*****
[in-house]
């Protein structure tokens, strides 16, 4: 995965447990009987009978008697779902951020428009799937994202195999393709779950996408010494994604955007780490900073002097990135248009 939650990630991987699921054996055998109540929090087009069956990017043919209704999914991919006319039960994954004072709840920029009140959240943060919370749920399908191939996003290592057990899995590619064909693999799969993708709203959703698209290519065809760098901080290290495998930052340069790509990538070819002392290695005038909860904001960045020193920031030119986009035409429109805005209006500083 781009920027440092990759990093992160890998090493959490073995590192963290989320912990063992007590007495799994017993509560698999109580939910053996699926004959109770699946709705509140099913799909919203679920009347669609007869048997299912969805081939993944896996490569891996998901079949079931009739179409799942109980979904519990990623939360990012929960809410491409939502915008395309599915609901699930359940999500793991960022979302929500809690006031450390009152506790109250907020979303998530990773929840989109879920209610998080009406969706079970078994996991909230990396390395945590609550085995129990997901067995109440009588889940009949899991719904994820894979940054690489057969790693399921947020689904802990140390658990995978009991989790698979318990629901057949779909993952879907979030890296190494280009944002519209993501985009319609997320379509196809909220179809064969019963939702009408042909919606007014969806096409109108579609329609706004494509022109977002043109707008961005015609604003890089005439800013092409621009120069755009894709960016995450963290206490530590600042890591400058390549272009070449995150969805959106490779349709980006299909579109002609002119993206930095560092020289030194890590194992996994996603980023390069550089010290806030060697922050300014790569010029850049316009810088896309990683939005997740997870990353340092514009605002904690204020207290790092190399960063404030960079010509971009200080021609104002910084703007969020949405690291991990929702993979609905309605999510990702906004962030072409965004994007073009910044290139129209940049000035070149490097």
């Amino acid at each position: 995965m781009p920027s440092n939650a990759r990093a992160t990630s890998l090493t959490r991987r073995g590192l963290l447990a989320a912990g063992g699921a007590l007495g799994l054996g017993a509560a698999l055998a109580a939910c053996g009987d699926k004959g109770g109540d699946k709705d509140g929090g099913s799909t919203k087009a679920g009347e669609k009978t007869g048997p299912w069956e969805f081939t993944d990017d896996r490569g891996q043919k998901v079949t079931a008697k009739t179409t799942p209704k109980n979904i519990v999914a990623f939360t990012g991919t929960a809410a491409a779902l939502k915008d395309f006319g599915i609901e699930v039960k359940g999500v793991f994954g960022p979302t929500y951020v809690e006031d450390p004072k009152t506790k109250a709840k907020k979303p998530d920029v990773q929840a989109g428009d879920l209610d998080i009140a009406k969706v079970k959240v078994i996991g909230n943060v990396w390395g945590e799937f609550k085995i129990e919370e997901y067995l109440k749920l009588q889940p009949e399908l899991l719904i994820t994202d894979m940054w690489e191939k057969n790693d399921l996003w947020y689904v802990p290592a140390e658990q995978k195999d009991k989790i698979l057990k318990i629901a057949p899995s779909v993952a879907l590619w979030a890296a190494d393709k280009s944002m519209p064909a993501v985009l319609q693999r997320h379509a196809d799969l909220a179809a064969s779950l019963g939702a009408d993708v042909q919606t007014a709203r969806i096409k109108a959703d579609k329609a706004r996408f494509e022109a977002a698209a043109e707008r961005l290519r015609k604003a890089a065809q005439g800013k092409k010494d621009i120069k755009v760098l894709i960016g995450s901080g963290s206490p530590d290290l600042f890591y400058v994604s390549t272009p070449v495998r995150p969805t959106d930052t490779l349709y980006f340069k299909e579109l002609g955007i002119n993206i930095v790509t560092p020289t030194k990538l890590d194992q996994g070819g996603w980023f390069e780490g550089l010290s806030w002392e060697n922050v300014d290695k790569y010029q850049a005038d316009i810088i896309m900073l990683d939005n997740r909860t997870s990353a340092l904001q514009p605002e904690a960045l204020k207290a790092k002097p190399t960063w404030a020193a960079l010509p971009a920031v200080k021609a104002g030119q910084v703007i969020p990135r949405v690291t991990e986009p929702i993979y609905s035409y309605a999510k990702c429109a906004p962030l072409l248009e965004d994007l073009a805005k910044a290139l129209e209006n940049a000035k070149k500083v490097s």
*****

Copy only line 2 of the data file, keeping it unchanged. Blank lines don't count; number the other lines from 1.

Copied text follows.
């Protein structure tokens, strides 16, 4: 995965447990009987009978008697779902951020428009799937994202195999393709779950996408010494994604955007780490900073002097990135248009 939650990630991987699921054996055998109540929090087009069956990017043919209704999914991919006319039960994954004072709840920029009140959240943060919370749920399908191939996003290592057990899995590619064909693999799969993708709203959703698209290519065809760098901080290290495998930052340069790509990538070819002392290695005038909860904001960045020193920031030119986009035409429109805005209006500083 781009920027440092990759990093992160890998090493959490073995590192963290989320912990063992007590007495799994017993509560698999109580939910053996699926004959109770699946709705509140099913799909919203679920009347669609007869048997299912969805081939993944896996490569891996998901079949079931009739179409799942109980979904519990990623939360990012929960809410491409939502915008395309599915609901699930359940999500793991960022979302929500809690006031450390009152506790109250907020979303998530990773929840989109879920209610998080009406969706079970078994996991909230990396390395945590609550085995129990997901067995109440009588889940009949899991719904994820894979940054690489057969790693399921947020689904802990140390658990995978009991989790698979318990629901057949779909993952879907979030890296190494280009944002519209993501985009319609997320379509196809909220179809064969019963939702009408042909919606007014969806096409109108579609329609706004494509022109977002043109707008961005015609604003890089005439800013092409621009120069755009894709960016995450963290206490530590600042890591400058390549272009070449995150969805959106490779349709980006299909579109002609002119993206930095560092020289030194890590194992996994996603980023390069550089010290806030060697922050300014790569010029850049316009810088896309990683939005997740997870990353340092514009605002904690204020207290790092190399960063404030960079010509971009200080021609104002910084703007969020949405690291991990929702993979609905309605999510990702906004962030072409965004994007073009910044290139129209940049000035070149490097």